EPA announces plan to reduce power plant carbon emissions

Cutting pollution while establishing a greater presence of clean energy sources.

That’s the goal of the new energy proposal released by the EPA earlier today. The Clean Power Plan is aimed at reducing power plants’ carbon emissions by 30% by 2030.

The proposal is part of President Obama’s Climate Action Plan and comes on the heels of several scientists announcing that climate change is no longer a thing of the future.

President Obama said, “Earlier this month (May) scientists declared that climate change is no longer a distant threat; it has moved firmly into the present. Its cost can be measured in lost lives and livelihoods; lost homes and businesses; and higher prices for food, insurance and rebuilding.”

“Coal, natural gas, hyrdo power, nuclear, wind and solar: all of these supply the electricity that we use every day in our homes and businesses,” Joe Goffman, Assistant Administrator for Climate with the EPA, said, “but when fossil fuels like coal are burned to produce electricity, they release carbon dioxide, trapping heat in the atmosphere and leading to climate change.”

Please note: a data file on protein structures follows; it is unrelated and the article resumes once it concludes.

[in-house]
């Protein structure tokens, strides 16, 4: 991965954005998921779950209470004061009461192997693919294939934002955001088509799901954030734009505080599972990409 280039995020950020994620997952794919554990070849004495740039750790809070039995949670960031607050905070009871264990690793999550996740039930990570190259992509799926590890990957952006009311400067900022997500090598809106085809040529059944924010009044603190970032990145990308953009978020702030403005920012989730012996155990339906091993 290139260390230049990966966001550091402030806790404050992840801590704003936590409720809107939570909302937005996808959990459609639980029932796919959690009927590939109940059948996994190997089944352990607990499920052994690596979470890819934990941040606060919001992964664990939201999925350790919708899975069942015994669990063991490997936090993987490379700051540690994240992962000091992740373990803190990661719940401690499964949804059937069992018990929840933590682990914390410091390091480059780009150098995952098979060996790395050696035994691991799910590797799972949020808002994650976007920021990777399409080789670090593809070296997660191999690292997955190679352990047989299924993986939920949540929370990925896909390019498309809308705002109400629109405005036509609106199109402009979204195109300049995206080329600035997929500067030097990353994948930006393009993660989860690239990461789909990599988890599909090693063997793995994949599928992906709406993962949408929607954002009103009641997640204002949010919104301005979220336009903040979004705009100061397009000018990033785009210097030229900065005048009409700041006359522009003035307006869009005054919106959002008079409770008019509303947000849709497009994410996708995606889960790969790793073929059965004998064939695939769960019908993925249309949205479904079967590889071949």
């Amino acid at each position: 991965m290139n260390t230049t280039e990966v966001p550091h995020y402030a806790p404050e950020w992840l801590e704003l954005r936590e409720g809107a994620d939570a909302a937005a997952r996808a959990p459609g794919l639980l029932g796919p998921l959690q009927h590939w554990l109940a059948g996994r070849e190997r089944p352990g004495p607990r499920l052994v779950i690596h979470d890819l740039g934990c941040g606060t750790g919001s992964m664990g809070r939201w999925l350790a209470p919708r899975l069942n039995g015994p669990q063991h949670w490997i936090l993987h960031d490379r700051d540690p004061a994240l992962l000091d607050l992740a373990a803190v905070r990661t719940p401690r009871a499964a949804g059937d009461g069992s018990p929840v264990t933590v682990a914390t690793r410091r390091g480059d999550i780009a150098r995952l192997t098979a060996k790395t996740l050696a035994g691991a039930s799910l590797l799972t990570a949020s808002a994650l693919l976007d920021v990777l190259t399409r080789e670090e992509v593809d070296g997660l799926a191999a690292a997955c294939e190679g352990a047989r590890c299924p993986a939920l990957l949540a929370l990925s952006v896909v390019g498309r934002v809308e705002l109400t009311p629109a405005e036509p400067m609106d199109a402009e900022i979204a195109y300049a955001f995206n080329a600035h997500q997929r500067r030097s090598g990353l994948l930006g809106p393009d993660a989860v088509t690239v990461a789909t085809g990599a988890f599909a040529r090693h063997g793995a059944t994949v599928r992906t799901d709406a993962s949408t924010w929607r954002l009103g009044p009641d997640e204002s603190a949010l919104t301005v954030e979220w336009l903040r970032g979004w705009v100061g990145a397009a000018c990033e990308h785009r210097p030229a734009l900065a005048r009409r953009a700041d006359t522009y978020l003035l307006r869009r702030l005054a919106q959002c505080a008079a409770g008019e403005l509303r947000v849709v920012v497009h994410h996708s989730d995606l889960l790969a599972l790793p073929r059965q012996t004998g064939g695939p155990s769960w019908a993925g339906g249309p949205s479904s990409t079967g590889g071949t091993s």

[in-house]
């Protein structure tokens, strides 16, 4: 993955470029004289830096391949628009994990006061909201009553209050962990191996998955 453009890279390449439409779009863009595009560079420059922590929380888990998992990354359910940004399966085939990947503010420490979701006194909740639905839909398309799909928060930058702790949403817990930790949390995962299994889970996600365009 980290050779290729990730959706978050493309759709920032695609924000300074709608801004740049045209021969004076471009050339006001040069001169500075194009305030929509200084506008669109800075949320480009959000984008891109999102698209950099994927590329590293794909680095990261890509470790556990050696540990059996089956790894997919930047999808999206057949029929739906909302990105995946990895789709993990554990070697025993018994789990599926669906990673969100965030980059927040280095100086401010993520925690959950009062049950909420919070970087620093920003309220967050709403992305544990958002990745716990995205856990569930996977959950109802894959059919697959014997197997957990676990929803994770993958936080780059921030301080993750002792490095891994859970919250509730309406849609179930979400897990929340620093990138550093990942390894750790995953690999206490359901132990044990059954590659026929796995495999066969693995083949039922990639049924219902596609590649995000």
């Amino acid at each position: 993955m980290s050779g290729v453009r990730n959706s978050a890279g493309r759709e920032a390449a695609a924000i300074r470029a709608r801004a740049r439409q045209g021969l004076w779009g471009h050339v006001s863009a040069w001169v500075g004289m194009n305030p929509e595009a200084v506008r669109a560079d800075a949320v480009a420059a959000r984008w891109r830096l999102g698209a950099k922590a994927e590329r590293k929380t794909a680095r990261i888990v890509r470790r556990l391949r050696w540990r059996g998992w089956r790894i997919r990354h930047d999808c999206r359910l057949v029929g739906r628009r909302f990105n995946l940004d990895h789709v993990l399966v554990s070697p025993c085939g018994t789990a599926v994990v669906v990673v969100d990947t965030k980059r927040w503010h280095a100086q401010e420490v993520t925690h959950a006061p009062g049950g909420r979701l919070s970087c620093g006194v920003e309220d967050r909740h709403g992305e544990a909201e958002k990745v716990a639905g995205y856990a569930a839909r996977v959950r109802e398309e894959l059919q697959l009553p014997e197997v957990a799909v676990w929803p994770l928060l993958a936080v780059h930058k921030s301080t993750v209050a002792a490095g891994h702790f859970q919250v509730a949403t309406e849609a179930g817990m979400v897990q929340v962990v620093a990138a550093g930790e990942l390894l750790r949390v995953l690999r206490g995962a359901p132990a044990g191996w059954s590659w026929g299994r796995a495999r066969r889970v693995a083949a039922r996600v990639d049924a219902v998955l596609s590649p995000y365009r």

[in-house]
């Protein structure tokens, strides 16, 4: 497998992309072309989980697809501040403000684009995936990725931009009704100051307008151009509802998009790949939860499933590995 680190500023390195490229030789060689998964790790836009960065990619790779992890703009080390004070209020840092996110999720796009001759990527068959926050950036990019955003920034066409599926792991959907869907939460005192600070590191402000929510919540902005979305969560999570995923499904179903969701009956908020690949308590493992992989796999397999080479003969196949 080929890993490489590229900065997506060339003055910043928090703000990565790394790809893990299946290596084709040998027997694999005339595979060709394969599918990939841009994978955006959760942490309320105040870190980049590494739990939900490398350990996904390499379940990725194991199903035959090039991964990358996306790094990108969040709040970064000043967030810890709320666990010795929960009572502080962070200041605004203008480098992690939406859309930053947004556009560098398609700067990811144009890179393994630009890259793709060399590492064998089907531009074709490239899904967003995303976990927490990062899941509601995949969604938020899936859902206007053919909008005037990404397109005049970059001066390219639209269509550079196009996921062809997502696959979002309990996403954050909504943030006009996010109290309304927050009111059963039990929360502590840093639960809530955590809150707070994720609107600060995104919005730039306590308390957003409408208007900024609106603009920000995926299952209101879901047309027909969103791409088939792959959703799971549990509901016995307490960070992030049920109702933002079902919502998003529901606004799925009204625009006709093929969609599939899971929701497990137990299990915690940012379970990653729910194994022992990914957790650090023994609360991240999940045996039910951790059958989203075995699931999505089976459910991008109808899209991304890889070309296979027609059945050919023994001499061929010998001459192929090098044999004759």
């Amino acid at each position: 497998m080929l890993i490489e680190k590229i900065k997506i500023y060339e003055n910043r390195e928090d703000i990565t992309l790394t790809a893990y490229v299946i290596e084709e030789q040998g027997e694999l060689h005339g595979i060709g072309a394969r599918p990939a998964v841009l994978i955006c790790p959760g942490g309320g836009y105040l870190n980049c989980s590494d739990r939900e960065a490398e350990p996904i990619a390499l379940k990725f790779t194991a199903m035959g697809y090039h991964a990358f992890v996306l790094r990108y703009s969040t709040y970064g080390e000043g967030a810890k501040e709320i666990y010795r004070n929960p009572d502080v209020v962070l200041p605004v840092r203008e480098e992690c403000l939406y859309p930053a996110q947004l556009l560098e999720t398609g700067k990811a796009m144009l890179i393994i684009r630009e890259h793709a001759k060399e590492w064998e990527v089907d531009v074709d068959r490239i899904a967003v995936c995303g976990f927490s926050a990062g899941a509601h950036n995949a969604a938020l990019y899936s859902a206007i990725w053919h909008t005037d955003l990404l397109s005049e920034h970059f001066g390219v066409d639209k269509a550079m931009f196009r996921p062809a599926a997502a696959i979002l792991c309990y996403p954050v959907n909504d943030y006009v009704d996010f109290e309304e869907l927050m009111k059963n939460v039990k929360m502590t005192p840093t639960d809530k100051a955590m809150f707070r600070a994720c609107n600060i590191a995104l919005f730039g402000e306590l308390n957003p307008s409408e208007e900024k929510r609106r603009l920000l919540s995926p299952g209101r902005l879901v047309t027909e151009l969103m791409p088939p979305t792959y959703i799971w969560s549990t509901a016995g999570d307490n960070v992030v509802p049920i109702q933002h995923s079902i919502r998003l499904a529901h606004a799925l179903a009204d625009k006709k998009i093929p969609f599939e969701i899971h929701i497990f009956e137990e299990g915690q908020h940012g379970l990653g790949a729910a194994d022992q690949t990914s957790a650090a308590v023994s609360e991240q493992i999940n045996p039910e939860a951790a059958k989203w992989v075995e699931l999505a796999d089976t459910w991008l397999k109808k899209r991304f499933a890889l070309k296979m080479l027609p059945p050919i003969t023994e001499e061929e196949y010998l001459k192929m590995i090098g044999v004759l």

The inexpensive alternative the EPA is turning to in order to cut down on these emissions involves a combination of solar and wind power. The use of both sources has increased exponentially over the past couple of years.

Even so, not all states would be subject to the same standards of implementation.

“It gives states the flexibility to chart their own customized path. There is no one size fits all solution; each state is different so each state’s path can be different,” said Gina McCarthy, and EPA Administrator.

We Energies’ officials said it’s too early to tell how it will affect their power plants. They say it’s important to note that there are currently no commercially available means to capture carbon from coal plants.

The Marquette Board of Light and Power said the new EPA rules will allow them to continue offering low cost reliable service with a greater degree of certainty.

The plan is expected to save Americans $13 billion in energy costs and create almost 275,000 jobs.